For the flatbread dough, make the Easy dough recipe. Form each dough ball into football shapes. Dimple the dough by pressing your fingertips into the dough gently and stretch out to a 10-inch length. Oil both sides with 1 teaspoon extra virgin olive oil on each side, using a paper towel or brush. Set both in a small cookie sheet.
1 yellow onion
1/2 or 3/4 red pepper (if you like roasted red pepper please use a whole one)
1 medium eggplant
2 small zucchini
2 tablespoons extra virgin olive oil for brushing vegetables
3 yellow tomatoes
Lemon juice and more olive oil for garnish
Turn your grill on high and wait for the temperature to reach 45o to 475 degrees.
Cut the onion in half lengthwise and using a metal skewer, skewer both halves.
Cut off the ends of the zucchini. Using a mandoline or knife, cut the zucchini into strips of 1/16th of an inch-(fairly thin but thick enough to withstand ahot grill.)
Brush all the vegetables with the olive oil and place on the grill.
The zucchini will cook first. Remove them from the grill when limp and grill marked. Close the lid of the grill after turning the other vegetables. Grill covered, turning frequently until the red pepper is charred, the onion is moist and limp, and the eggplant looks like a deflated balloon with a soft center. Place all in a cool place for at least 10 minutes.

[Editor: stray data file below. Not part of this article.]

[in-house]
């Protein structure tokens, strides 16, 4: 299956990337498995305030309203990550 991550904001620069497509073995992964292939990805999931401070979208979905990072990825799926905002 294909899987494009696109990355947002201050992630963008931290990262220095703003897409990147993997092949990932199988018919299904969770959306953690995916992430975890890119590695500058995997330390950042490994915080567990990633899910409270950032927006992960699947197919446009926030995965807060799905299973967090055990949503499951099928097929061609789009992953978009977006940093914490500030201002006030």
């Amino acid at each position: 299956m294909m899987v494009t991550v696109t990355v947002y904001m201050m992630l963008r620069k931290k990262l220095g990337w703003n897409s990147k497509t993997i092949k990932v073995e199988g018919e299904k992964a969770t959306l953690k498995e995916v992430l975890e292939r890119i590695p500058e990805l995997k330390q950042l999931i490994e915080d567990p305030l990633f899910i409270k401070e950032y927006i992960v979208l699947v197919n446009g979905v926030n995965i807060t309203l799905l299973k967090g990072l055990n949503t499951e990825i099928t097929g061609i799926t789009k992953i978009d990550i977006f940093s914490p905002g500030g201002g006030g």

Cut the end of the eggplant and peel the skin back, revealing the warm flesh. Keep pulling the skin back and pull the flesh out in strips.
Peel off the red pepper’s black skin and discard any seeds and the top. Cut the flesh into 1/2 inch strips.
Cut the tomatoes in quarters, then cut the inside flesh out and save for salads.
Cut the grilled onion into 1/2 inch petals after cutting off the ends.
Reserve all these vegetables next to the grill.
Grate 2 cups Manchego Cheese if using a microplane like I did here (a dumb idea because this cheese is semi-soft). You’ll only need 1 cup if using a convetional grater. Bring the grated Manchego, brined sardines, and oiled dough to the grill also. You are now ready to grill the Cocas.
Making sure that the grill is medium hot or 450 degrees, quickly brush oil onto the grill, using a paper towel. Place both elongated doughs on the grill and wait only 2 to 3 minutes before checking the bottom. By now, the dough will have hardened enough to move. Check the underside and move according to your grill marks. Wait another minute and turn over.
Immediately top with the cheese and the vegetables. Here, I made one coca with cheese (Goon version) and a traditional non-cheese coca.
Close the lid to get heat to the top of the cocas but BEWARE. WATCH THE BOTTOM OF THE DOUGH AS IT WILL BURN VERY QUICKLY. (Yes, I know, capitalization is the sign of a weak mind and shallow spirit, but I’ve burnt these before and it’s not fun!)
When the bottom cannot take any more cooking and is browning nicely, take the cocas off and serve immediatly. I topped mine with a spritz of lemon and another squirt of unfiltered (Spanish) olive oil called Zoe.